Review by Ian Keogh
As there’s only a single graphic novel under that title, International Iron Man appears to be a standalone story, and Brian Michael Bendis launches two plots, the first in the present day starts in the middle, with a downed Iron Man surrounded by several other armoured people. What occupies most pages, however, is looking back at a floppy haired Tony Stark’s college years, and in particular his interactions with Cassandra Gillespie, the daughter of an industrialist whose company competes with that run by Stark’s father. The hovering question that’s supposed to pull us through the story is the possibility that Stark senior isn’t actually Tony’s father after all. Is what we’ve accepted for decades actually a lie?
It’s been the case in the past that writers of successful superhero comics have become trapped by writing techniques they introduced, and what were once strengths over time became drawbacks. By 2016 Bendis had hit that point, not seeing the wood for the trees. He mastered the art of clever dialogue in his writing before he began working at Marvel, but over an extremely dull opening chapter, the one that’s supposed to hook us into reading the remainder, the dialogue runs out of control. Bendis is infatuated with the rhythm, with making it clever, having those beats, the pauses and the glances where nothing is said. It is clever, but it’s also a mechanical exercise in what’s not necessary to the story. Fair play to Bendis for having the ambition to bring David Mamet to superhero comics, but what works on screen can fall flat on the page.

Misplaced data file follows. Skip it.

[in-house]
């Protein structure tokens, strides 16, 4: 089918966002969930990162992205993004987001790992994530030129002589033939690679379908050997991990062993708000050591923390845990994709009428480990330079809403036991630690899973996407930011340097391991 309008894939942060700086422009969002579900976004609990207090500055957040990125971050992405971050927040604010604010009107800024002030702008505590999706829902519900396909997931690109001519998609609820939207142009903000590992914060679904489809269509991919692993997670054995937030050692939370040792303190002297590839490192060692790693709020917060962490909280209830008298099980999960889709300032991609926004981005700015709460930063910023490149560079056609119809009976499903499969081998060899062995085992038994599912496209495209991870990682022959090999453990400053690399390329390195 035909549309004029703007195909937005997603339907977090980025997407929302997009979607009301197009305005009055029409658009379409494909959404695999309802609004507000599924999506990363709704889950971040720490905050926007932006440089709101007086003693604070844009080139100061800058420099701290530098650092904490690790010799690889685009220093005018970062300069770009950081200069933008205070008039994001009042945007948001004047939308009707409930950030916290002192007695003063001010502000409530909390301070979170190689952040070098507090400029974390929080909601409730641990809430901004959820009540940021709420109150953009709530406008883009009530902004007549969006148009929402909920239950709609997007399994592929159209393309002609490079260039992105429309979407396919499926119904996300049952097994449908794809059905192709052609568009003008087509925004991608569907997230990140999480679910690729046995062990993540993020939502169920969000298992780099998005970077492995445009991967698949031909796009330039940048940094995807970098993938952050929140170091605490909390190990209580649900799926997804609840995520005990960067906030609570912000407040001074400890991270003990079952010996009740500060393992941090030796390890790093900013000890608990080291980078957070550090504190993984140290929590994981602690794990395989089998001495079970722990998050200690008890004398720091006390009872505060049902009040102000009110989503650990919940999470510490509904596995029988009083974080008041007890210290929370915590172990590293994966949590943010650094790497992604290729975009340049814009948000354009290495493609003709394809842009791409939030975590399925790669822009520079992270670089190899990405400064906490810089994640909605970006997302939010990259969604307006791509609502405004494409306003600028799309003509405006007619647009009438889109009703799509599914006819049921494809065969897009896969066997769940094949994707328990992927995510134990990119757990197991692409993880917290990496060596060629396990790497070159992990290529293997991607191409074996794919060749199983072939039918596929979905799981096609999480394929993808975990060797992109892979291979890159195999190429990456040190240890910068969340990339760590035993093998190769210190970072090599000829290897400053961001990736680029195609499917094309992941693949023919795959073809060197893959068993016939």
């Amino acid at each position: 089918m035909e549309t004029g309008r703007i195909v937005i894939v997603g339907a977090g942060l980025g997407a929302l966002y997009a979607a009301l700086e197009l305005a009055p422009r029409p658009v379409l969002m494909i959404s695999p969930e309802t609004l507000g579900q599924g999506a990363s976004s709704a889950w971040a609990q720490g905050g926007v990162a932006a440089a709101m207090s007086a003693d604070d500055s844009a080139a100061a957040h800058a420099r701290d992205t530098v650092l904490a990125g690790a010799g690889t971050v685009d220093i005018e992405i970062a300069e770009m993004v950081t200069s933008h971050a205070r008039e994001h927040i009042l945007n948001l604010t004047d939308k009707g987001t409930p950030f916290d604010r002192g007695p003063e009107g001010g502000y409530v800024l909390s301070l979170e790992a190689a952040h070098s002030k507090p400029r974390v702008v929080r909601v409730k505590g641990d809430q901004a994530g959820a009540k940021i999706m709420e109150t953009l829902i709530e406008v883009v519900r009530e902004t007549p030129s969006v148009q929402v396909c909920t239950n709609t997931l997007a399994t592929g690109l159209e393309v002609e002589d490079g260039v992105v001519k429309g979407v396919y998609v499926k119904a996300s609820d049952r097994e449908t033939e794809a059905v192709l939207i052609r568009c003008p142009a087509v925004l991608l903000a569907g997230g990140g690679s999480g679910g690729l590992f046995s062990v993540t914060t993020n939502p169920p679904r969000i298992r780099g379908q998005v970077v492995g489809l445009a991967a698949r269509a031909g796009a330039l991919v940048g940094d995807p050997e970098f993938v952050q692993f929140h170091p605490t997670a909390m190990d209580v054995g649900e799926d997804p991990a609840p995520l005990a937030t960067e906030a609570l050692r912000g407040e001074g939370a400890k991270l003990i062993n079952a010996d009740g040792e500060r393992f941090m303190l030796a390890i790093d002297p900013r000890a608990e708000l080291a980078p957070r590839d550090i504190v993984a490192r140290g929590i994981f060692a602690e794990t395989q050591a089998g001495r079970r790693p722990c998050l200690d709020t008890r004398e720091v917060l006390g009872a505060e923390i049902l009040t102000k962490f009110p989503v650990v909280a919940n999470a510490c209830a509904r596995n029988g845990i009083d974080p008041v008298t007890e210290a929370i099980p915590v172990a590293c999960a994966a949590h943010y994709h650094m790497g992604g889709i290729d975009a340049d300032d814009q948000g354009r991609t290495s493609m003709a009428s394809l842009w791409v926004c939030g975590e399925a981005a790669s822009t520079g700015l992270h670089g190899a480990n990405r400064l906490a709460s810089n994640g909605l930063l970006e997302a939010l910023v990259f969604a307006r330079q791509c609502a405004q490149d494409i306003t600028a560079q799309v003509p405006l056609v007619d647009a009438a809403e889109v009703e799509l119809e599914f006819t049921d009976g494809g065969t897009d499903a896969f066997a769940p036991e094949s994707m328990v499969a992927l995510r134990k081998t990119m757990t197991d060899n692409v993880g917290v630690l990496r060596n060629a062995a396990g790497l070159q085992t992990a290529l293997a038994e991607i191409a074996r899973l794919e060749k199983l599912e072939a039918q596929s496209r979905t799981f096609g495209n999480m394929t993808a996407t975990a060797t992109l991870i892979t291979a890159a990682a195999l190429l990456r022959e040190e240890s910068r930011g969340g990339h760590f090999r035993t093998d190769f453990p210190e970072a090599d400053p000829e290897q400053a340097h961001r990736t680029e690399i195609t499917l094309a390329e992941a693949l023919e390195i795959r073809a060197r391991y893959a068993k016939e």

Oddly, it’s the dull parts of the script ideally suited to Alex Maleev’s scratchy personality depiction, but when it comes to full on armoured warrior vs armoured warrior action it’s less appealing. His action layouts are cramped when a more distant viewpoint would be more dynamic.
By midway Bendis is beginning to rediscover his mojo. His glib adult Tony Stark is good, and his sulky young Tony Stark intriguing, an exercise in potential. Put aside that his continuity implant owes much to Frank Miller’s work with Daredevil and Elektra back in the 1980s, and the reinforcement that in a high profile world anyone and everyone has to be assessed for motivation is an interesting backdrop. However, this is far more about Tony Stark than Iron Man, and for the last two chapters we barely see him either, so it’s not going to be everyone’s ideal Iron Man graphic novel, particularly as it isn’t the standalone project it might seem. It is a complete story, but it’s also superhero soap opera, so Bendis continues into a new Invincible Iron Man series, beginning with Reboot.